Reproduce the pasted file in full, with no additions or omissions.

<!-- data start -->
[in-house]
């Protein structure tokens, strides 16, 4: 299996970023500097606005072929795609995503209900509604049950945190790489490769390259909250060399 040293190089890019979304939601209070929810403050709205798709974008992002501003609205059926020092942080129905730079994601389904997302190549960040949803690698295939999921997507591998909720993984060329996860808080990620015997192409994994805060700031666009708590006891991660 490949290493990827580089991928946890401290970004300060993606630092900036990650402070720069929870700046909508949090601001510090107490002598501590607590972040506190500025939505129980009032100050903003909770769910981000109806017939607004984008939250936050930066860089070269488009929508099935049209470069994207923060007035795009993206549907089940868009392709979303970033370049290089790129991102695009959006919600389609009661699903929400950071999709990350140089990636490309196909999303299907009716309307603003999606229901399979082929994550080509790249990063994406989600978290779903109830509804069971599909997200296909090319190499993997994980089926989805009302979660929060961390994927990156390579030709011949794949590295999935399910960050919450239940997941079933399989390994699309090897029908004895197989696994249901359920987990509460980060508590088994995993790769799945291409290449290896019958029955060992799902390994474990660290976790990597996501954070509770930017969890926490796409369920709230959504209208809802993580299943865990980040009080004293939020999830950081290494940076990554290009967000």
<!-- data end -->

[in-house]
């Protein structure tokens, strides 16, 4: 299996970023500097606005072929795609995503209900509604049950945190790489490769390259909250060399 040293190089890019979304939601209070929810403050709205798709974008992002501003609205059926020092942080129905730079994601389904997302190549960040949803690698295939999921997507591998909720993984060329996860808080990620015997192409994994805060700031666009708590006891991660 490949290493990827580089991928946890401290970004300060993606630092900036990650402070720069929870700046909508949090601001510090107490002598501590607590972040506190500025939505129980009032100050903003909770769910981000109806017939607004984008939250936050930066860089070269488009929508099935049209470069994207923060007035795009993206549907089940868009392709979303970033370049290089790129991102695009959006919600389609009661699903929400950071999709990350140089990636490309196909999303299907009716309307603003999606229901399979082929994550080509790249990063994406989600978290779903109830509804069971599909997200296909090319190499993997994980089926989805009302979660929060961390994927990156390579030709011949794949590295999935399910960050919450239940997941079933399989390994699309090897029908004895197989696994249901359920987990509460980060508590088994995993790769799945291409290449290896019958029955060992799902390994474990660290976790990597996501954070509770930017969890926490796409369920709230959504209208809802993580299943865990980040009080004293939020999830950081290494940076990554290009967000």